On June 29, 2018, Sweden-based Flight Radar 24 tracked 202,157 flights in a 24-hour period, the most since its launch in 2006. At the peak of the day, there were more than 19,000 aircraft in the air at the same time. Typically, Thursday and Friday are the heaviest travel days, and August is the heaviest month. Christmas Day has the fewest flights of the year.
What I find even more interesting, though, is noting where the airplanes aren’t flying, like over Syria, western Iraq, and eastern Ukraine.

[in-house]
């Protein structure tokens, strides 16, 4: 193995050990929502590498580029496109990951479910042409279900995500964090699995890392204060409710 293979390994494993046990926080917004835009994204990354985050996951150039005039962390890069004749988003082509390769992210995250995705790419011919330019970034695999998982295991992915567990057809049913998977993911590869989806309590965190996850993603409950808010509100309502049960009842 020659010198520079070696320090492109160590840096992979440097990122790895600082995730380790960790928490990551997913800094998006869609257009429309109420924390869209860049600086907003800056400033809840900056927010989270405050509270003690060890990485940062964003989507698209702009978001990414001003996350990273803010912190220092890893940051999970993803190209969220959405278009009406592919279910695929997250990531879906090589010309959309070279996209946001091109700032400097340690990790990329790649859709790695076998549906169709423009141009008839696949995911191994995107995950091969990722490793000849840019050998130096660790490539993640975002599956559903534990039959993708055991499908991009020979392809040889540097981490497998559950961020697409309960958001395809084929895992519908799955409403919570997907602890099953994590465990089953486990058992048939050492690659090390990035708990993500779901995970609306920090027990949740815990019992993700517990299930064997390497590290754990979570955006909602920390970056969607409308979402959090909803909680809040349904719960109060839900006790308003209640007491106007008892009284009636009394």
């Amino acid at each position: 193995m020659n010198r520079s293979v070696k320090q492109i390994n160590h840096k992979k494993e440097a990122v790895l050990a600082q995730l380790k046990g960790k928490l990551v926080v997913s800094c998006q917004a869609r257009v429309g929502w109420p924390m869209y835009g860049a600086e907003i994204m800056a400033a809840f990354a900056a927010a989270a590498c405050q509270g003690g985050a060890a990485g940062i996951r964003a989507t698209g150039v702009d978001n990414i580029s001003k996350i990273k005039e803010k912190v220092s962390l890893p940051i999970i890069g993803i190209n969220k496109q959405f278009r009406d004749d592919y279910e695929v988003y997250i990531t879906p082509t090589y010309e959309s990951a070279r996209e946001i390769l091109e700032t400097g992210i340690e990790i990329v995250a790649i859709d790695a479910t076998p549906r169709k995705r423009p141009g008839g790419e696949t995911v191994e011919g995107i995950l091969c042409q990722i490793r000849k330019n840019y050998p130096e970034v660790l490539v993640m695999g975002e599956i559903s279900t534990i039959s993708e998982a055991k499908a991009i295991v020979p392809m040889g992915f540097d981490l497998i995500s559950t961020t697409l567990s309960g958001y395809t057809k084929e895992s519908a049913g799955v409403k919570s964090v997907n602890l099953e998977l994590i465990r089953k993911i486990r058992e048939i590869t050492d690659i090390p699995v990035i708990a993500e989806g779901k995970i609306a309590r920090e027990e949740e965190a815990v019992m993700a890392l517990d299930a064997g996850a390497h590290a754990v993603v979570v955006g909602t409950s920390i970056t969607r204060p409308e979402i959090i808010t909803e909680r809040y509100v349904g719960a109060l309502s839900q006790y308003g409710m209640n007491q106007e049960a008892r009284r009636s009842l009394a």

Started by a couple of aviation hobbyists, the site collects data from volunteers who detect Automatic dependent surveillance-broadcast (ADS-B) information that is broadcast in real time by aircraft, including aircraft type, carrier, route, registration, altitude, and speed. Most European carriers broadcast this information, but few American-built airliners do. Flight Radar 24 uses data from the FAA for tracking US flights, but that data is delayed by five minutes. Tracking data can also be blocked by request.